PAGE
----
Most of us still visit exhibitions and expect to find something to look at. We may walk into galleries with high hopes or suspicious minds but, either way, the focus of our attentions is usually on the anxious object. In Jacqueline Donachie's first solo show, the viewer entered the enormous industrial shed of Glasgow's Tramway and saw nothing. Instead of physical artworks, the artist installed a 45 minute audio piece played through dozens of strategically-mounted speakers, using the minimum of technical means to the maximum effect.
Part Edit (1994) consisted of a multiple playback of words spoken by the artist, pop songs from the last three decades, and specific sampled sounds (breathing, sighing, walking, running and so on) to construct a convincing allusion to an ambiguous narrative. The initial surprise of the work is that what seems almost totally devoid of visual material quickly becomes a complex scenario full of images and memories, generated in response to the sounds that float around and fill the space. It was quite remarkable how the artist seduced this lonely listener into becoming an active role player in her theatre of memory. The work played with certain ideas from 'high' literary tradition, such as Bergson and Proust, but placed them within a framework of popular contemporary culture with a particular formal reference to the world of cinema. What we have is the soundtrack to a film that doesn't exist, and is therefore open to the fantasies and nightmares of anyone who happens upon it.
I wandered into the space late on a wet Sunday afternoon, just as Elvis was finishing up Lovin' You. I heard the sound of a key opening a door which led into darkness as a car drove off from the night before and into the morning after. As I was trying to make sense of what was happening I hardly even noticed the Sex Pistols creep up on me. But there they were and here was I back at school with my laced-up boots and corduroys, waiting for that first kiss along with all the other pretend-punks in too-tight Adidas t-shirts, claiming to hate the Human League because they were not as cool as Sham '69 or whatever. Or, at least, this is how I think I remember things.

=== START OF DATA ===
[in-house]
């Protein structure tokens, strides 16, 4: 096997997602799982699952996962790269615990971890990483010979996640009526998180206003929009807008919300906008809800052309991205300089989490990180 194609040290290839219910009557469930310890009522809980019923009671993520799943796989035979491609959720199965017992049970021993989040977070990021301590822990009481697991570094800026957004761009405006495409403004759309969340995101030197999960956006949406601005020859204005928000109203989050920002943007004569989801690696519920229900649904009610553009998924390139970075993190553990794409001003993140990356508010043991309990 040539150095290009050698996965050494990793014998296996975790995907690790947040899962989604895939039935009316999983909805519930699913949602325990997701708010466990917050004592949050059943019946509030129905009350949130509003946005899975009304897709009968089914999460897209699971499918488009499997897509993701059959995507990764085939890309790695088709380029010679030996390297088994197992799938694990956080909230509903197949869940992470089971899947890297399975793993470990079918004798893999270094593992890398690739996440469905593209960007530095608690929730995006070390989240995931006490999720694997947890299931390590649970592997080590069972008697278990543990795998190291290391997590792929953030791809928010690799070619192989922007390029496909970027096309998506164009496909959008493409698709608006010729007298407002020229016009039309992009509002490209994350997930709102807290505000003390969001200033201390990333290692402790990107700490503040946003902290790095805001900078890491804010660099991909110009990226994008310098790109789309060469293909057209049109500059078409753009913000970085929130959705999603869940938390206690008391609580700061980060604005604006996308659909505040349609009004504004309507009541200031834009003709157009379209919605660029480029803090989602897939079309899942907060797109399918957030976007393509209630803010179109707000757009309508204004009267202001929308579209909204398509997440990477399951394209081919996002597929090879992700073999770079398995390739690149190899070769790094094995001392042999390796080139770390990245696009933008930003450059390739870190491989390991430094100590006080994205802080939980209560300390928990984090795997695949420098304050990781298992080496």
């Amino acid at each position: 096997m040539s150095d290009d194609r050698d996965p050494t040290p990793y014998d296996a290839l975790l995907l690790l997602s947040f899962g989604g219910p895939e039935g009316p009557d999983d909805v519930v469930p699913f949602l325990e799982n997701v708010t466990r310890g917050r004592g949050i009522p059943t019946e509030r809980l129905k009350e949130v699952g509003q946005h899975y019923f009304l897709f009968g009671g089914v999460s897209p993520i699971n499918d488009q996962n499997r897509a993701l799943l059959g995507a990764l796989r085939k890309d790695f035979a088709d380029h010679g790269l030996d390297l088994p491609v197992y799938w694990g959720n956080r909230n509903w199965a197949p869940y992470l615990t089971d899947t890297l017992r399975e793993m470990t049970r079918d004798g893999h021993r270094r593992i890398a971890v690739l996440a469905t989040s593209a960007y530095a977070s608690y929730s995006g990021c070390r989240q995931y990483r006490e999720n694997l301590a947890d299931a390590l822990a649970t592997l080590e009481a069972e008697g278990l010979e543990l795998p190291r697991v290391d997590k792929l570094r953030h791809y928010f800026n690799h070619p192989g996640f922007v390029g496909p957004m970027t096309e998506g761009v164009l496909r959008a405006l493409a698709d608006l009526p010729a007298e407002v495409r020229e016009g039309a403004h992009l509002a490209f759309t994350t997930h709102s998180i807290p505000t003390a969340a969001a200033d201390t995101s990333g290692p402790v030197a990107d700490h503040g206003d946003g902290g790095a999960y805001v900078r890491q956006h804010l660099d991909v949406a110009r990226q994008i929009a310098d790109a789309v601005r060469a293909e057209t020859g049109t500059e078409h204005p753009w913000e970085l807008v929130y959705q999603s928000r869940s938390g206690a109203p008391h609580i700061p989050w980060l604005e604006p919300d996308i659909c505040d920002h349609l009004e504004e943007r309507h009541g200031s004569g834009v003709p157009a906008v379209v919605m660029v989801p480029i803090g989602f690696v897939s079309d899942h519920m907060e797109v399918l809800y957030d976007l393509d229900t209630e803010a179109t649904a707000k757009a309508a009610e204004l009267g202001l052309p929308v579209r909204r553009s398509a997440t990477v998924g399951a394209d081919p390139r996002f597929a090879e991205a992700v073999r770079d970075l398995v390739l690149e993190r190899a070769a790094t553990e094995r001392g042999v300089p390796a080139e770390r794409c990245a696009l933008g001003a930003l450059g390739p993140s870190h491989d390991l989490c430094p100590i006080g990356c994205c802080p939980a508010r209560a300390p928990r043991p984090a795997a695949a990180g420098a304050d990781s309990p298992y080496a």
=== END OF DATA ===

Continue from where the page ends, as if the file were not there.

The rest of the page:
Then, as I'm arguing with myself over the authenticity of the reminiscence, I hear the voice of the artist asking 'don't you remember me?' and I'm brought back into the art world of reality. It takes a moment to come to terms with the fact that this art is moving me; pushing me away into my private history and then pulling me back into the present with some blatant flirting and teasing. Now she's not asking me, she's accusing me, in the sexiest possible way, of ignoring her and forgetting that time we spent together. I feel guilty without reason and tell myself that this was not my one night stand, not my lost weekend. It must have been someone else, some place else, at some other time.
20 minutes later and I'm still wandering around Tramway, lost in music, caught in a trap. I'm thinking that life is curious and sad and happy and it's all in the past until it catches up with you. I catch a few bars of Ave Maria drifting in through one ear and out of the other, but not without impact. The artist keeps telling me things and asking me questions in a late-night kind of a way that makes me want to put my arms around her and tell her that everything is going to be alright. We both realise that this kind of thing could lead us into a situation that we will both be trying to forget tomorrow. I hear her light another cigarette and down another drink.
We've gone full circle in 45 minutes from teenage kicks to twentysomething traumas. I feel guilty and sad about something but I'm not sure what and I'm not sure why. The memories triggered by Part Edit are so real that it's only as I leave Tramway that I remember - this is art.